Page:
"It wasn't like we were at war," Coney Hatch singer/guitarist Carl Dixon says when asked why there hasn't been a reunion or new album in almost 30 years. "We all had just gone off in other directions and were committed to the new projects we had taken on."
For Joel Hoekstra and Tommy Kessler, it might be like being inside of a time warp. Not only do the guitarists for Broadway’s Rock of Ages musical get to perform in the fictional Eighties band Arsenal night after night, but separately, they play music from that same era, even when not performing on the Broadway stage.
Firehouse guitarist Bill Leverty's latest project, Flood The Engine is classic, melodic hard rock at its finest. Together with Keith Horne (bass), Andre LaBelle (drums) and Jimmy Kunes (vocals), Leverty's managed to channel elements from many of his favorite guitarists while also adding his own personal flair, giving the album a much broader appeal.
Being a great blues guitar player is something you can't teach or absorb through osmosis. Real blues comes from the soul. You've either got it or you don't. In the case of Jared James Nichols, the former applies.
Ever since Ronnie Radke's not-so-amicable departure from Escape The Fate, his subsequent incarceration and the formation of his new band, Falling In Reverse, both bands — and to an extent, their fans — have waged a semi-constant battle in the press.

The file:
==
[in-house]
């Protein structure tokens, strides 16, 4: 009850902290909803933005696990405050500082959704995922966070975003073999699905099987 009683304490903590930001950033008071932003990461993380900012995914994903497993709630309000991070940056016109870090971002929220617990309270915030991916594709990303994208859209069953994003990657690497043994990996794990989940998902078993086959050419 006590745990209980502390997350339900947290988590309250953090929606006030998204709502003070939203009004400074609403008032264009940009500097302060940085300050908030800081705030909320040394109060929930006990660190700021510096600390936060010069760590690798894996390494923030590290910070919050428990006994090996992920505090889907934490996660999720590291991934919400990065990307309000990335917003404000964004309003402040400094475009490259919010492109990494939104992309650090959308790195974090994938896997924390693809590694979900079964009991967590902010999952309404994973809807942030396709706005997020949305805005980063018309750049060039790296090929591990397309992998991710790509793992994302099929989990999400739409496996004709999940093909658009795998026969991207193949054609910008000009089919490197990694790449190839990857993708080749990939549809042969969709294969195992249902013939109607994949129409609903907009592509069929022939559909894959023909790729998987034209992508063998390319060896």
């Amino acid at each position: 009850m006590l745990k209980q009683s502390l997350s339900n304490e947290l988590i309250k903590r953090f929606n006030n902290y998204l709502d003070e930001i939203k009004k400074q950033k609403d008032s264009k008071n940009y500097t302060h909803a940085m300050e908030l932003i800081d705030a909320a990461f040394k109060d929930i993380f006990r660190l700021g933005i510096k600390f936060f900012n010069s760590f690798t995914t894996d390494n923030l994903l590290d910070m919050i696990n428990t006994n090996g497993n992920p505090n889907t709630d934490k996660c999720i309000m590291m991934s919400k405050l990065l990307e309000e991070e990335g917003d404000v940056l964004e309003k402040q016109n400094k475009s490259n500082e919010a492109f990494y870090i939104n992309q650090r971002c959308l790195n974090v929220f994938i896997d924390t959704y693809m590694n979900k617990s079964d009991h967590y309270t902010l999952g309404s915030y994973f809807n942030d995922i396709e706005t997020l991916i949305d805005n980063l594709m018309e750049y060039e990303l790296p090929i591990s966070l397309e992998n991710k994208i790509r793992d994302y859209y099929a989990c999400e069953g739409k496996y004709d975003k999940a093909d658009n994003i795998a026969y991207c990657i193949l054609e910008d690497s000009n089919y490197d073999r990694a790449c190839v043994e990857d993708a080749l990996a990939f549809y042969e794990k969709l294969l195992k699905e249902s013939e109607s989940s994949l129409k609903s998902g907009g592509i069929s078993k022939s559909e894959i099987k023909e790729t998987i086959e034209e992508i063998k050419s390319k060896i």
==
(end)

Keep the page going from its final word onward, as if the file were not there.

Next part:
For "Sid 'n Susie Under the Covers, Vol. 3: The '80s, Susanna Hoffs' third album of cover songs with power popper Matthew Sweet, the Bangles vocalist/guitarist stuck to a decade that has been very kind to her — the 1980s. Unlike the duo's previous albums, which focused on material from the '60s and '70s, Under The Covers, Vol. 3 relies less on mainstream hits and focuses more on deeper album tracks.
Forty years is a monumental amount of time for any band to be together, but for Kansas guitarist Richard Williams, the milestone event seems pretty normal. In addition to being an integral part of the success of Kansas — a band with record sales in excess of 15 million — Williams' legacy includes being one of only two members of the band (drummer Phil Ehart being the other) to play on every Kansas album.
Lucky Numbers, guitarist Dave Stewart’s third solo album in as many years, is a well-crafted collection of songs adorned with key elements of blues, country and rock. Recorded on a boat in the South Pacific with a core group of seasoned Nashville musicians, Lucky Numbers offers a window into the mind of a true modern-day storyteller.